I have already extolled the virtues of celery root to you once (Celery root? What? If you don’t know what I am talking about, check out my blog on Apple Celery Root Soup for more about celery root) so I will not bore you again here. Except to say, once again, that it is Awesome. With a capital A.
After making my soup for many pleased customers, (one client has told me she still has dreams about it (I hope that doesn’t make me sound like a gigolo (Well, they do say that sex and food affect the same area of the brain (Wait a second, did he just do four parentheticals inside one another? Four?! Come, on now that is just getting ridiculous!) I decided that this wonderful vegetable needed some other uses.
So, I decided to try and roast it. I mean, it resembles a potato, what would happen if I cooked it like one? I have a roasted potato recipe I love from my Tri-tip blog. What happens if I dice the celery root into chunks and roast them in a similar way?
But I needed something to make it with. I mean, celery root is only the vegetable after all. It needed a protein of some kind. After thinking of that starchy celery taste, I decided it would be less hearty than potatoes, so beef didn’t seem right. I also discarded the idea of pork (for now.) I would hardly call celery root subtle with it’s intense flavor, but I thought it had more of a mineral-y flavor, almost like a good Sauvingon Banc has. And, that goes best with and chicken. Specifically a good herb roasted chicken.
Hey, I thought to myself, could I just modify my roast potato recipe and roast them together? No, roasting a whole chicken as normal would either crush the potatoes underneath or make them too soggy. But, maybe if I could cut down the cooking time and somehow make the chicken lighter…aha! It came to me. I would butterfly the chicken and roast it directly on top of the celery root. I’d give the celery root just a little time on its own and then plop the chicken, spine removed and flattened, directly on top. That way, the celery root would get all that wonderful chicken drippings without getting overly soggy, and, in turn, the celery root would prop the butterfly chicken up off the roasting pan to create a natural roasting rack.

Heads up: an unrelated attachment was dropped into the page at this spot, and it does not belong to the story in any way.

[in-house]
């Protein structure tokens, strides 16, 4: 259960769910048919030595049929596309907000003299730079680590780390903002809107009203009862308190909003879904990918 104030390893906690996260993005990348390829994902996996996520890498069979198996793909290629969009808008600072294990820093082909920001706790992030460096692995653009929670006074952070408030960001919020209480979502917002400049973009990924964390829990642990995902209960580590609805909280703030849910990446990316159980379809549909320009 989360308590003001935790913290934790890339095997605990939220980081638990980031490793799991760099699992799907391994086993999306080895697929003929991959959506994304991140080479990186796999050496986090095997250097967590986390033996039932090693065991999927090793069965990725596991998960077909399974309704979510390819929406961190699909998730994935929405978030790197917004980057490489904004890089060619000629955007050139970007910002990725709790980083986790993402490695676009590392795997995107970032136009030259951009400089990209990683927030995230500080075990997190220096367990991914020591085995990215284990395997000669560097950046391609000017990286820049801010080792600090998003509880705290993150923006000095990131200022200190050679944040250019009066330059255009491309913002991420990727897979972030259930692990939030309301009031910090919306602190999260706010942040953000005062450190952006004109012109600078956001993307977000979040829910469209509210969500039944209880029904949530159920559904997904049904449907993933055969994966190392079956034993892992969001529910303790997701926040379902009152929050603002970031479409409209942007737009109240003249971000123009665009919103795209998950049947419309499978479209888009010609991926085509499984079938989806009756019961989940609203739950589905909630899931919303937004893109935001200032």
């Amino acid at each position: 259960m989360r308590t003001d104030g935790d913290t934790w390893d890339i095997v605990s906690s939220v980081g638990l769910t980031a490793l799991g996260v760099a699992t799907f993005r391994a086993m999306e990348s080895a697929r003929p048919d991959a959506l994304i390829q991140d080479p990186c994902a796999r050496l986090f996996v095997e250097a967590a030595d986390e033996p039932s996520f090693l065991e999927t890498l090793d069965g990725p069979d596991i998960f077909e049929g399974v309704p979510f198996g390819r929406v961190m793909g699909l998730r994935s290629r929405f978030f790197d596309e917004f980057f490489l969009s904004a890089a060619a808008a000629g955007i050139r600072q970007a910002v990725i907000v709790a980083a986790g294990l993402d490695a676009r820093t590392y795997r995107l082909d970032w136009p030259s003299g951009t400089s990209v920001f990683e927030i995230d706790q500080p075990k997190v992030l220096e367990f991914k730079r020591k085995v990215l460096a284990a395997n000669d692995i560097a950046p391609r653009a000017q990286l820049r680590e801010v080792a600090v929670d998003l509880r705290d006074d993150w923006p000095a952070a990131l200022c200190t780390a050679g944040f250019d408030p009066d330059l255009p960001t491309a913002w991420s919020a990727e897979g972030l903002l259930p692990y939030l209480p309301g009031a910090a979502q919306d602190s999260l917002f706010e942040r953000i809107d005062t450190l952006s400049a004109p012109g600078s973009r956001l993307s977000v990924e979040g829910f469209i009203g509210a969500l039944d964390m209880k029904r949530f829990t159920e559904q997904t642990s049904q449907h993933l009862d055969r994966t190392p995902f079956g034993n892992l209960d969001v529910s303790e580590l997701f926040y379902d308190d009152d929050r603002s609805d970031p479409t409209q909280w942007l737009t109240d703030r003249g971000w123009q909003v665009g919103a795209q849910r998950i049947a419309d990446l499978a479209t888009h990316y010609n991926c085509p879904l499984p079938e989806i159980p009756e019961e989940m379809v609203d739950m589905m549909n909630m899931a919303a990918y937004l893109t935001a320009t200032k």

The cooking process seemed to compliment each other perfectly, and I decided to try it. Cubed celery root went in the oven first, then I topped it with a butterflied chicken (or just one half of the chicken.) I rubbed an herb butter both above and underneath the skin and then pricked the skin with a fork a few times to ensure crispness. Within a half hour or so, the kitchen smelled indescribably good. I had neighbors ask me the next day, “what were you cooking yesterday? It smelled amazing!”
And it tasted even better. The celery root was crisp on the outside but melted in your mouth on the inside, just like a perfect roast potato. The chicken skin was crisp and tasted of both the herbs in the butter and the celery root. And the best part was, my wife and I were so satisfied with just celery root and chicken, we didn’t even realized we’d eaten a vegetable and no starch! (Oh, and pairing it with a Sauvingon Blanc that we’d bought from Grocery Outlet was heaven. It also goes well with a Gewurtztraminer.) It has since become a staple of our household.
1 Butterflied Chicken
2 small celery roots or 1 large celery root (sometimes called celeriac)
6 cloves of garlic, peeled
½ cup butter (1 stick), softened
About 2 Tbsp fresh herbs of choice (I like rosemary and thyme)
- To butterfly the chicken, locate the spine, and, using kitchen shears, cut the full length of the bird on both sides of the spine. Then open the chicken like a book and flatten on cutting board, skin side up. The chicken should remain flat on the board. Some pressure may be required to get it really flat. The flatter, the faster the cooking time.
- Preheat oven to 450 degrees.
- Peel celery root. This is tricky. Chop off the top with the celery they leave on the top for identifying reasons. The sides can be peeled with a peeler, or carefully wit a knife. The gnarly bottom, however, will need a knife. You will not be able to get all the skin off the bottom while the root is whole. Go ahead and and cut into ½” cubes, discarding the soft center of the root (This does not roast well.) As you cube the root, you can cut off any more skin.
- Put the diced celery root in a roasting pan big enough for a chicken. Make sure not to overfill. The celery root needs to be in the pan a bit loosely to cook through. Drizzle with olive oil and season with salt & pepper.
- Put the celery root in the oven and roast for 15 minutes.
- Meanwhile, add fresh herbs (rosemary and thyme etc.) to softened butter (if you don’t have time to leave the butter out to soften, you can microwave it for 10 seconds) and mix well to create an herb butter.
- Season skin of chicken lightly with salt and pepper. Using fingers gently separate the skin from the meat. Apply herb butter to skin and spread generously under the skin. Poke several holes in the skin with a toothpick or skewer for crispness.
- After the celery root has roasted 15 minutes, remove it from the oven and add chicken directly on top of the celery root. Roast for 15 minutes more at 450.
- Reduce heat to 375, baste chicken, add garlic cloves, and return to oven and continue roasting for 45 to 60 minutes, basting every 15 minutes.